Can’t see, but no peak too high
He might be visually challenged, but that's no reason to deter him from climbing some of the highest mountains in the country.
Atul Ranjan Sahay, 42, is preparing to trek a difficult terrain – above 18,000 ft this year.
Last year, he had taken up a treacherous 70-km Mangti-Adi Kailash (16,300 feet) trek in Uttarakhand. “Though the trekking route has not yet been finalised but it would probably be in Rudraprayag in Nainital,” said Sahay who had been a part of five expedition teams including one in the Kumaon region on Indo-China border.
The Tata Steel executive had lost his left eye at 14 and the right eye nine years later due to a retina- related disease. Yet he decided to take up mountaineering.
He did a course from the Himalayan Mountaineering Institute, Darjeeling.
On his first experience of scaling a 14000-ft peak at Djongri (Sikkim), Sahay said, “Earlier I had doubts in my mind. You don't conquer the mountain, but your self-confidence.” Later in 2002, he led a 16-member team of visually challenged people from the National Association for the Blind to Darwa in Garwal, Uttar Kashi.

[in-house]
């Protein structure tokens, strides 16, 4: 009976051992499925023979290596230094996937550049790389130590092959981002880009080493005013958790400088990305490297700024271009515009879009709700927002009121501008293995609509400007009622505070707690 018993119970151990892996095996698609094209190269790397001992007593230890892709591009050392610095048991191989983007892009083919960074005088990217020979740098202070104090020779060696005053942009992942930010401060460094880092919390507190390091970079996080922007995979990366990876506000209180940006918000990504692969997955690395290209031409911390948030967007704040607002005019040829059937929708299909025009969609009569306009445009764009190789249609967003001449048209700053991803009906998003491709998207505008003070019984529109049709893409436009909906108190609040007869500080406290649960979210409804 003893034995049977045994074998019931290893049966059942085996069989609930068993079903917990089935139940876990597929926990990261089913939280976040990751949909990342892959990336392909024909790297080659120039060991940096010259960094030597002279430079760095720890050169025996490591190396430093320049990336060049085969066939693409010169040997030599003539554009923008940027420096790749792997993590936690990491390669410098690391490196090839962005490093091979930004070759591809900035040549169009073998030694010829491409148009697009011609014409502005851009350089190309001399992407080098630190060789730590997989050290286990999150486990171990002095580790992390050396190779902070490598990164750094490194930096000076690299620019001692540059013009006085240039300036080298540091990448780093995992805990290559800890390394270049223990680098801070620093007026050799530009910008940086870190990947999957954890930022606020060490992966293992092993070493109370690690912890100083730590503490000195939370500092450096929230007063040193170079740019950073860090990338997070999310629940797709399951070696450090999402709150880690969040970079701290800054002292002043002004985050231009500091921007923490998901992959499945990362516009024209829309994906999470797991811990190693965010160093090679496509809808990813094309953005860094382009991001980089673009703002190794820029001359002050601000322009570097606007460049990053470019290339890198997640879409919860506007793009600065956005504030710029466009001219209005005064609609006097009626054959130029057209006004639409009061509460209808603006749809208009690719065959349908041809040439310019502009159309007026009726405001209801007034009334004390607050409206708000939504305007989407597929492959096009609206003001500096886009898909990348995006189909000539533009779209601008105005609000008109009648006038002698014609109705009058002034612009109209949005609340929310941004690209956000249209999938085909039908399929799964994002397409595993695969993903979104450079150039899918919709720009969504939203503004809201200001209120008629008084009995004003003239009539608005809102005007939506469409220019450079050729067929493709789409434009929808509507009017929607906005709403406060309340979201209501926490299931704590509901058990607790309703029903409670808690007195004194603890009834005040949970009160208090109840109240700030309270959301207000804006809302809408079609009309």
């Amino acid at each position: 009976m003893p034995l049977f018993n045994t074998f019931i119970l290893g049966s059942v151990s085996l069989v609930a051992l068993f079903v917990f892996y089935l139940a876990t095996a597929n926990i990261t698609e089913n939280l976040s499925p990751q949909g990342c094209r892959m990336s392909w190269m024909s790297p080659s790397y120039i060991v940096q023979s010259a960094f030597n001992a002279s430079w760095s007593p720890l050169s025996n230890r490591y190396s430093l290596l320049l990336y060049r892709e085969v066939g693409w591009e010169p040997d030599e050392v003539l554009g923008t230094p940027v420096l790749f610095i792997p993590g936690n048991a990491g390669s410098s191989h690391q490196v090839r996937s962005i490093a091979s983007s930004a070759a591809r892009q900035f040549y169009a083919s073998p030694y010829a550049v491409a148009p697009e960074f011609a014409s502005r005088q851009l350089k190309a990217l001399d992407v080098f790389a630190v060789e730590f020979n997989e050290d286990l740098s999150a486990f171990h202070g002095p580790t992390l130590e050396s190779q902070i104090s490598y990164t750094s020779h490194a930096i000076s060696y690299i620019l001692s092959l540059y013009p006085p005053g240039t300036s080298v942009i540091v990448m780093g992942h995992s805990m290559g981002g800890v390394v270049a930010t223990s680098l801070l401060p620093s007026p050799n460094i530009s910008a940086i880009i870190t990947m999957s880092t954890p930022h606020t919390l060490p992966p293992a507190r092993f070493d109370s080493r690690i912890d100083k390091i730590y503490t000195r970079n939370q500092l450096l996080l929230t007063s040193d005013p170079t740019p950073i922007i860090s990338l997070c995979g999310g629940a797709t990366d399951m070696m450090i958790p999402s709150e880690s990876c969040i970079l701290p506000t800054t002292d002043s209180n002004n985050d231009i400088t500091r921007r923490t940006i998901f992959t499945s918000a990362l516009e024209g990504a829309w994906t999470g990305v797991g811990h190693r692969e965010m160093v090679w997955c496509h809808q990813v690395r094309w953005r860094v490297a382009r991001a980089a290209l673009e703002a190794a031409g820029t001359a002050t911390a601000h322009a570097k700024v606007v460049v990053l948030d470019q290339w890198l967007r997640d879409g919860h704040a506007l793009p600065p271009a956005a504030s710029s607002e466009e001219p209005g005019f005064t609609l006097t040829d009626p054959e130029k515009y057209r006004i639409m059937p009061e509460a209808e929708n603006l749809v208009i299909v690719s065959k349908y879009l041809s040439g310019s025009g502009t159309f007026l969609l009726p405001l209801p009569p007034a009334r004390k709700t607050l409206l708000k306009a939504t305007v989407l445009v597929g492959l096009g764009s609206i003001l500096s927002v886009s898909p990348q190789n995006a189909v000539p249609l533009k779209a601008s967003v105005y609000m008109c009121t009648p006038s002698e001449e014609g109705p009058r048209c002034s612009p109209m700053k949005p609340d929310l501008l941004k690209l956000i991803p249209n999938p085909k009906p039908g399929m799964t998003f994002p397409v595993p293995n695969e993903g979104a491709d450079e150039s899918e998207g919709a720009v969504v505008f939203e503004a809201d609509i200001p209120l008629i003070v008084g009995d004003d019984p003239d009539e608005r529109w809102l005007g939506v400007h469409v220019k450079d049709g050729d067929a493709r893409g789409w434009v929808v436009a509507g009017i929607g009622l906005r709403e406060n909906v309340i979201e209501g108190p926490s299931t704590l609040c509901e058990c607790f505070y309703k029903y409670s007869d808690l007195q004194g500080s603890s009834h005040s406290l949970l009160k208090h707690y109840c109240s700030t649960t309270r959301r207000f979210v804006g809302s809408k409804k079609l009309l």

About the Adi Kailash expedition last year he said, "It was my most challenging expedition because it is at 16,300 feet about sea-level. But we did complete in 14 days," he said.
Only professional mountaineers participated in this expedition because there were neither mules nor porters. All trekkers, including Sahay, carried luggage on their backs.
“One of the reason I undertake such trekking expeditions is to motivate the visually-impaired people like me to become self-reliant and face challenges ... I want them to live a life full of joy as I do,” said Sahai, who has an MA in English.